2. I’ve got a friend like Stan, he can fix everything but makes me feel like a high school dropout berating me for not knowing this or that on small engine machinery.

  3. I left snow country before snow blowers were invented, so I tend to ponder different sorts of machinery. For example, I’m pretty certain that your theories apply to outboard motors. It’s my observation that they’re the most passive-aggressive of all engines. They’ll start like a dream, toodle you across the bay, and then, just when the storm’s rising on the horizon and you need to leave now! to make it to safety: pffffffttt. It’s like they’re saying, “Whacha gonna do now, big guy?”

    1. I am all too familiar with that tendency in outboard motors – but being a designer of critical systems myself, it is no mystery why they fail when they do. We, the designers, write that failure in. As you can see by the manual (you did read the manual didn’t you?) there is always section (sometimes not so well marked) that warns the operator to never rely on the device during critical times and always plan for an emergency. To hammer in this realization, we write sophisticated routines to sense when times are critical and shut the system down….it is all called the “we told you so” function.

  4. I happen to agree with you on the blower not wanting to be a blower. I bought an expensive reel mower to cut my Bermuda grass. The mower refused to work and so I took it back and got another. This one starts with one pull and is so happy to mow the grass you can almost hear it humming a tune. I have to believe the other mower wanted to be a snow blower.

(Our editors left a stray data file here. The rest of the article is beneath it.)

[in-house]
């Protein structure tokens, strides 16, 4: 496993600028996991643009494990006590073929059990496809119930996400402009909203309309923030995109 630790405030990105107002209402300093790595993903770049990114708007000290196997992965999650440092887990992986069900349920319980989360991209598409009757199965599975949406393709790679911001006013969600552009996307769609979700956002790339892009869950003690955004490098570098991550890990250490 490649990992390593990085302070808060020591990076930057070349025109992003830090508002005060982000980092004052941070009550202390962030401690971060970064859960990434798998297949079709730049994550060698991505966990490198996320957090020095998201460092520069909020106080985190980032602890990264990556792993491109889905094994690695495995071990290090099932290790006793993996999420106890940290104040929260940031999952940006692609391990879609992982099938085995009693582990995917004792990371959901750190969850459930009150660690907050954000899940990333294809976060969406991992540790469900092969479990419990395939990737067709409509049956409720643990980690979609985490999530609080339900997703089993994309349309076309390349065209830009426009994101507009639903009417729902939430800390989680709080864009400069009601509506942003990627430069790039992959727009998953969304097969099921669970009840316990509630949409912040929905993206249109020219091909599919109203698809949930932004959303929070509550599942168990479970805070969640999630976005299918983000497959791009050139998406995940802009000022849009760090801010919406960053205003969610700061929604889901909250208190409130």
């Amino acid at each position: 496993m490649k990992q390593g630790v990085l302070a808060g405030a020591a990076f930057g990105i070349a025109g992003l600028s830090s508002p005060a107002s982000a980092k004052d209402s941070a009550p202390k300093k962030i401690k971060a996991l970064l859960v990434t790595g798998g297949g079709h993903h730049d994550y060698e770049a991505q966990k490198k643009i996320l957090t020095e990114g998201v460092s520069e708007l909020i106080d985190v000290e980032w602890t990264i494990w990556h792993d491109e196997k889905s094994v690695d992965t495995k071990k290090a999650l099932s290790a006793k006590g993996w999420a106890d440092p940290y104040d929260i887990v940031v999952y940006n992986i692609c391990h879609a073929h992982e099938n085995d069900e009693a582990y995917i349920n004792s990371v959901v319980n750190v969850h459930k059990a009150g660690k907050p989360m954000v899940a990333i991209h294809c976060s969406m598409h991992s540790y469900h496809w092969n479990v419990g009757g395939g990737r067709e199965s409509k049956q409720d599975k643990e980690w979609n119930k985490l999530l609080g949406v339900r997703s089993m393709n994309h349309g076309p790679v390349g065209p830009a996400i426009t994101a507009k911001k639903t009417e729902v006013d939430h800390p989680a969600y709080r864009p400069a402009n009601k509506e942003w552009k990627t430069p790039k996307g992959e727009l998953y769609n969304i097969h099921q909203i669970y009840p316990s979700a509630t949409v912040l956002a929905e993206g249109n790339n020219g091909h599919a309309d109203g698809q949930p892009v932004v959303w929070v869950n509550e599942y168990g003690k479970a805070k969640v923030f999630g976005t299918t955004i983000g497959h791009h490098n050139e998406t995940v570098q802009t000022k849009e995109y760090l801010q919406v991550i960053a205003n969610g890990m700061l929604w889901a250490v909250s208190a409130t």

5. My snowblower is really a 7 year old kid. You know, the one from around the block who eats boogers and that school glue. Logic and reason are lost on him/it. And I think my snowblower’s nephew, one of those whiney miniature rototillers that can’t dig through peat moss, has stock in the company that makes shear pins for snowblower blades. Seems my big husky 10 horsepower blower insn’t satisfied with a diet of snow and slush. It manages to find not one, not two but three rolled up newspapers under the snow to gobble up and choke on. New shear pins that are a pain to put in with cold wet hands. But that still doesn’t meet the booger limit. Somehow a discarded dog leash, one with a heafty chunk of chain attached, was on the menu. More shear pins and red, numb fingers. I give up. I’ll pay the darn Township fine and let the sidewalk alone.